Some of the tin products produced by Folk Art Tin™ are made of galvanized tin and some raw tin. Galvanized tin will not rust unless it is scratched or cut. Raw tin should be primed or it will rust if it is scratched. It will rust if water is left in it as the water will cause the rust to occur around the seams. They are both prepared the same way. The galvanized tin needs the same procedure to make the paint adhere well, not to prevent rust. Raw tin needs protection to a provide a moisture barrier so it will not rust and to make the paint adhere well.
Sand in a circular motion with a piece of medium grit sand paper to rough the tin surface. Pay particular attention to the edges by sanding them well. Wipe all of the dust away. Sanding gives tooth to the tin and allows the primer and paint to bond well. Then you are ready for the next step.
Tin must be primed with a rust inhibitor to prevent any rusting. It also starts our process of creating a tough skin to avoid any scratching or peeling of the paint. I use RustOleum Gray Auto Primer Spray if I am preparing for large classes. You can use this on all your tin or tins with a shiny or slick finish. It is not my primary of choice, but I do use it when it is more convenient.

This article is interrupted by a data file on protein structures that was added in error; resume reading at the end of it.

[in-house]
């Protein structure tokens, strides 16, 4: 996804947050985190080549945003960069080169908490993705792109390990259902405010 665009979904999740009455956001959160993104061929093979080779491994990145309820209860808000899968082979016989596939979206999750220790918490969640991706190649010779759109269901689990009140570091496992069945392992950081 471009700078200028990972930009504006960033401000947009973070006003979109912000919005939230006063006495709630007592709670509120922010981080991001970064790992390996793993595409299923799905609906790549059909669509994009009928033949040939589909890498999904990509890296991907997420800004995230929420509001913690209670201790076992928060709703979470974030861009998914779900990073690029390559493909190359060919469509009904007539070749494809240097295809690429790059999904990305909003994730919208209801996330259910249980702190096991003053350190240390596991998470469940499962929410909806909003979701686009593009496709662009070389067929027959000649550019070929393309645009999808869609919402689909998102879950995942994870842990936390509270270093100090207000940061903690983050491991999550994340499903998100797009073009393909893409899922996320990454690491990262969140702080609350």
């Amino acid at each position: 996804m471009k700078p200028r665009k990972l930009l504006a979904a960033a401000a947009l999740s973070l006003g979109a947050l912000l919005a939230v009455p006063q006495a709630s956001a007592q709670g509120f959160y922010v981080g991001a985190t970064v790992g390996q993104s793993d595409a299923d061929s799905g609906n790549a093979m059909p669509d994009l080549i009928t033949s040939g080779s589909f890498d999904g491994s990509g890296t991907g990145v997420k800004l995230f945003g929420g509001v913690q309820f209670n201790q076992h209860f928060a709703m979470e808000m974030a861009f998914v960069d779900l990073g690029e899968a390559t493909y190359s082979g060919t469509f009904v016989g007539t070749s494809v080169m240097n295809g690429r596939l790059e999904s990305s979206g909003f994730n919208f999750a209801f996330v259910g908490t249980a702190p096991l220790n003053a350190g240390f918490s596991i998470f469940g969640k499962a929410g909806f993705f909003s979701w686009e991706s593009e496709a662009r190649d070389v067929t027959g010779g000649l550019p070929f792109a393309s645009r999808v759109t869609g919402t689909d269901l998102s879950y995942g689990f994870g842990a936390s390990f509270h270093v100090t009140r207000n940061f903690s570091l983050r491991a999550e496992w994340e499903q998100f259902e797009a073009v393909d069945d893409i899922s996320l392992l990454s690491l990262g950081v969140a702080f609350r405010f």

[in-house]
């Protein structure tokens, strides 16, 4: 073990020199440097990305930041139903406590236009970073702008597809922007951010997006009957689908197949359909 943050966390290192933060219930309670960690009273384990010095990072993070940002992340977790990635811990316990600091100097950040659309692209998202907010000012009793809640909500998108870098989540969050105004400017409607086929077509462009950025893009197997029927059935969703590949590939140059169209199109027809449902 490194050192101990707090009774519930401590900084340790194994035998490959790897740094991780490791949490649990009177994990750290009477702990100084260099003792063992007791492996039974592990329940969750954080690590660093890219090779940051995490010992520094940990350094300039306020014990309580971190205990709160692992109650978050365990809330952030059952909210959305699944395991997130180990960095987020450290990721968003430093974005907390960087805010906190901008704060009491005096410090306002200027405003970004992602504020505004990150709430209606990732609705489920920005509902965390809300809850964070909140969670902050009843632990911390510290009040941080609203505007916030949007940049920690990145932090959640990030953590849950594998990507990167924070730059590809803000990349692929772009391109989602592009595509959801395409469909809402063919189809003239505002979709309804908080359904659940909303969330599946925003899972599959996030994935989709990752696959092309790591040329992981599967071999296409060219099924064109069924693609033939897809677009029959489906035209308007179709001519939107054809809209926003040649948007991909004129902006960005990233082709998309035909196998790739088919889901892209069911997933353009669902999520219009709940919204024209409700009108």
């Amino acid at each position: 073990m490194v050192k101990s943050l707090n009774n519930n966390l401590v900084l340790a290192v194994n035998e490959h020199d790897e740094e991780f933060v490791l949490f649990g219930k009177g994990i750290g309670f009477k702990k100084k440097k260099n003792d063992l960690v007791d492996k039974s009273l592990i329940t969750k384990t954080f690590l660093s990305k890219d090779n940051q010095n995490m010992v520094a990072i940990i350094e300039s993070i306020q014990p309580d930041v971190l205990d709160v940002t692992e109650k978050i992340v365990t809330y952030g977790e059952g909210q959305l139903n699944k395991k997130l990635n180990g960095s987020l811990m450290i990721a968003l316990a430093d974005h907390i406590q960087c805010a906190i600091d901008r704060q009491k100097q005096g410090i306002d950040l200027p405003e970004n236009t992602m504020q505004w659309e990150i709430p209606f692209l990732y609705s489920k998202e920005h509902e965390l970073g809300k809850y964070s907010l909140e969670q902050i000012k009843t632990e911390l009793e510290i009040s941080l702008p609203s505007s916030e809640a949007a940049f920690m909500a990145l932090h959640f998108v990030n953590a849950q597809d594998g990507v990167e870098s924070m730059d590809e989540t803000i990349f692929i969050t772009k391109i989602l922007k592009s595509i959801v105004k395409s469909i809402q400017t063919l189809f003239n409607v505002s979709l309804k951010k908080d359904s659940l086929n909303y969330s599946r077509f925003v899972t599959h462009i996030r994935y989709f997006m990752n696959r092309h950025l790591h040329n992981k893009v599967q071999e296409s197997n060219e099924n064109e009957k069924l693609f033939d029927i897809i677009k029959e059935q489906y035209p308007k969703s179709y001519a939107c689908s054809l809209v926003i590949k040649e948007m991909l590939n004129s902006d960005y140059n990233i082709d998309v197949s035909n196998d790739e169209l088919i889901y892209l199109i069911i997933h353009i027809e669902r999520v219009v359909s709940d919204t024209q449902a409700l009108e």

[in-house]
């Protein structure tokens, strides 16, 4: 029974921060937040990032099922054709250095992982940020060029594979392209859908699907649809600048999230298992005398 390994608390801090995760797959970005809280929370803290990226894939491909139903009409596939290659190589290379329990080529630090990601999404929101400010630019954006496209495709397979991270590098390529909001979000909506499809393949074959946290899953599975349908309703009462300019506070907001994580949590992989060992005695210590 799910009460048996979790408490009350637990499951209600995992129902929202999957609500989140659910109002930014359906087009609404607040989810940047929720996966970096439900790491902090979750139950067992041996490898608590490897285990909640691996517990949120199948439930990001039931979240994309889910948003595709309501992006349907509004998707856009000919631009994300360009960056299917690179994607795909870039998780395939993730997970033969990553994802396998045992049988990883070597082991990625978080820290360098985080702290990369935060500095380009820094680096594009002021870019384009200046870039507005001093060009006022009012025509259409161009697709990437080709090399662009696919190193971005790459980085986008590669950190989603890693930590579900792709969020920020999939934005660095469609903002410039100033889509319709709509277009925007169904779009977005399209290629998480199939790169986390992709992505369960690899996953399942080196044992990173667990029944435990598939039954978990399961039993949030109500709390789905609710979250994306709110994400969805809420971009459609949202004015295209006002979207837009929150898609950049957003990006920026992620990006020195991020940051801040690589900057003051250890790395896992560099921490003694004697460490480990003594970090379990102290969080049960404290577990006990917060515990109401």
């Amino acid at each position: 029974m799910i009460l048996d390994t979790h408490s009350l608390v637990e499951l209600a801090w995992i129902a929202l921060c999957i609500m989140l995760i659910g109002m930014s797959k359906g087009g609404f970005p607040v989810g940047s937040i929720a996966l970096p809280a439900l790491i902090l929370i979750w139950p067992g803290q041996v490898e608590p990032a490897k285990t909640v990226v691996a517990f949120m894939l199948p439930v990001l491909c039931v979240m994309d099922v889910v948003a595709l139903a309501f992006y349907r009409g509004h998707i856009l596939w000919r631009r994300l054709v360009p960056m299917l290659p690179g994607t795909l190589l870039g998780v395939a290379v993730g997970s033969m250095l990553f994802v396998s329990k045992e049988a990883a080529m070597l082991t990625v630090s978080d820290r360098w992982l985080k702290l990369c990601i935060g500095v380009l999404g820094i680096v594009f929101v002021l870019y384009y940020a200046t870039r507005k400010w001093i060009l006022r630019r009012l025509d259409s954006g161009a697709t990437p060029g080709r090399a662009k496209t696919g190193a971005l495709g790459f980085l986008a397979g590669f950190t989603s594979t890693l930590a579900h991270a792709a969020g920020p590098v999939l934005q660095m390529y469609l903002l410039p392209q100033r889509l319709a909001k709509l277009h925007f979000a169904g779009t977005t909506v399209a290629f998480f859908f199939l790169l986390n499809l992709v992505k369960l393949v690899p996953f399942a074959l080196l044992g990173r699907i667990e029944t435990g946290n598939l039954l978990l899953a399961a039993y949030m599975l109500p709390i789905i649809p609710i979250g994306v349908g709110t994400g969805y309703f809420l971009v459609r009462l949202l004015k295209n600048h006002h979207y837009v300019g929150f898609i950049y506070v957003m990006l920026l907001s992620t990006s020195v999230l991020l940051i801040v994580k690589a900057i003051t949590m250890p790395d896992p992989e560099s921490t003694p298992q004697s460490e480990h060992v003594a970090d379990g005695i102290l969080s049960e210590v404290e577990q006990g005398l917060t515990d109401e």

I go outside and set up an area to use it so that I do not have residue on the garage floor or grass. A large card board box sitting on its side helps to keep the wind from blowing the spray paint and protects the area around your "spray station". You can also spread a drop cloth on the lawn or patio to protect the area you are working in.
The weather is a factor too… rain, wind and cold weather mean you move into the garage or use another method. If the weather is really cold you should not prep tin on those days if you are out in the element.
BLACK POWDER FINISH - DECORATIVE TINS With SHINEY SURFACES
(Prep Before Base Coating)
When my business was started I did not have any tin that was primed. It was "raw and galvanized". Now, in addition to raw and galvanized we have tin primed with a "black powder finish" applied at the factory and tin with a "matte gray sprayed finish" applied by the factory.